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The Devil Is in the Details

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Insurance is a complicated business with many legal stipulations and definitions. The exact coverage that you can expect to receive will depend on your individual policy. For example, your insurance company likely won’t cover you if you decide to live in the Ritz Carlton for an extended period while your apartment is fixed. On the other hand, your policy limit might be a simple cash payout of $500, allowing you to stay for two nights at a nice hotel.

Sometimes you will be required to foot the bill on the front end of a hotel stay and get reimbursed down the line. Other times, your insurance company might opt to deal with the hotel directly, especially if they have a relationship with them. Every person and every policy is unique, and different companies elect to do business in different ways. The devil is very much in the details.

Sometimes, your insurance policy will even cover extra expenses like meals out, additional gas, and grocery bills. Living in a hotel can be more expensive than the nightly rate alone. Check your policy to see if any of these extras are included in your loss-of-use coverage.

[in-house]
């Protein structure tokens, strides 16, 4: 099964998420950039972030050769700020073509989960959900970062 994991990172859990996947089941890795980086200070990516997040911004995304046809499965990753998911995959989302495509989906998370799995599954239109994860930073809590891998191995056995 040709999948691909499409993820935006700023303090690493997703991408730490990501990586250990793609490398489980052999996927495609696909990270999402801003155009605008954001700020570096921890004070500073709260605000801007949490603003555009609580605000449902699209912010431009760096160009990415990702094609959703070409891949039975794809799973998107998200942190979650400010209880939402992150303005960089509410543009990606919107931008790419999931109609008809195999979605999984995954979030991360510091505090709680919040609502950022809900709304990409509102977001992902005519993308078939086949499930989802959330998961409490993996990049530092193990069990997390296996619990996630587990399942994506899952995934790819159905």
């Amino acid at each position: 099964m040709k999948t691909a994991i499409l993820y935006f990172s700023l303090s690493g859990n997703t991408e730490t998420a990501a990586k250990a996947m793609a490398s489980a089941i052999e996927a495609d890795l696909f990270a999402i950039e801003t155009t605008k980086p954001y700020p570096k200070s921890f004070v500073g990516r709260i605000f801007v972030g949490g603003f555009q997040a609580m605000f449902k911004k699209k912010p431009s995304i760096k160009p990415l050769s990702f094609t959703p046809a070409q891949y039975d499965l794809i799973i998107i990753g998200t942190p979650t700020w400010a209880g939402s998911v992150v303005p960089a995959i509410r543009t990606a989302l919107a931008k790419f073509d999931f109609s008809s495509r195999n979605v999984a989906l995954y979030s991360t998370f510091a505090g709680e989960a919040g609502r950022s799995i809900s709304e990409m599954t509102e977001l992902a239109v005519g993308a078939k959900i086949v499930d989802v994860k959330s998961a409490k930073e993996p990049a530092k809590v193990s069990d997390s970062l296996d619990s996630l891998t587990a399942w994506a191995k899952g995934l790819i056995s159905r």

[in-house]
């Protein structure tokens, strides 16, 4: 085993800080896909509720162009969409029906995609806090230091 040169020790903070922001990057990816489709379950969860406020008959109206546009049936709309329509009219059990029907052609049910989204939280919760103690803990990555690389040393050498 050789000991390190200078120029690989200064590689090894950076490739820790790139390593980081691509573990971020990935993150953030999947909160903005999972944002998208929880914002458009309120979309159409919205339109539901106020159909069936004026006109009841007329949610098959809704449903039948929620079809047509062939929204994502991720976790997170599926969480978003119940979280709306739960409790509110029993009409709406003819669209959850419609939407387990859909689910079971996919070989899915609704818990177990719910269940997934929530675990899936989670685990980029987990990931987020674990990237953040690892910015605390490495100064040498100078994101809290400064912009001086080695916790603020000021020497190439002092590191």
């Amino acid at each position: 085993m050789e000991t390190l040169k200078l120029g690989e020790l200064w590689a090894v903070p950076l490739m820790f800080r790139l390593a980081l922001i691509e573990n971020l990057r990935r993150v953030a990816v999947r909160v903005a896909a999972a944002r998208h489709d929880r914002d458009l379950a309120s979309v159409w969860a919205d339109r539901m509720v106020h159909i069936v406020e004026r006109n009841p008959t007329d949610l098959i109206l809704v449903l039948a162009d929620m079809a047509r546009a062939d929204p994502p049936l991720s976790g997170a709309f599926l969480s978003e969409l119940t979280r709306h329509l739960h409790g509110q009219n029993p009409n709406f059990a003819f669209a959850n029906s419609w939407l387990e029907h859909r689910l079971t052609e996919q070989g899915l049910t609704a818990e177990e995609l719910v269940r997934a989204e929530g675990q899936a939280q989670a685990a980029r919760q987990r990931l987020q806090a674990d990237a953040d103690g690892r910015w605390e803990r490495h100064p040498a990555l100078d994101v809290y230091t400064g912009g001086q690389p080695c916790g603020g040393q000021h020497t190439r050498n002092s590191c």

Check Your Policy Before You Need to File a Claim

The best bet for a smooth insurance claim policy is to know the ins and outs of your policy ahead of time. You do not want to be frantically scrolling through your policy as a burst pipe fills your living room with raw sewage. You want to know ahead of time what your policy covers, what your insurance company is legally obligated to cover, and what the claims process is. Insurance can be slow, and you do not want to be sitting in your car wondering where you are going to stay when something goes wrong in your rental property.

Your insurance policy should be readily available to read. Most people are given a copy when they sign on to the rental insurance policy agreement.

Other things to have on hand before filing an insurance claim are the policy number, your declaration page, and reputable evidence of the damage that caused you to vacate the premises.

Insurance for renters and tenants Call about renters insurance
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In most cases, basic renters insurance coverage will cover hotel stays in the event of a loss of use of your property. The exact method of how to get reimbursed and what hotels are covered will differ depending on your policy. The best bet is to read your policy and check the details to see exactly what it covers. If you do not have loss-of-use coverage in your policy, you might want to call the insurance company and ask about having it added, just in case.

Featured Image Credit: Jumpstory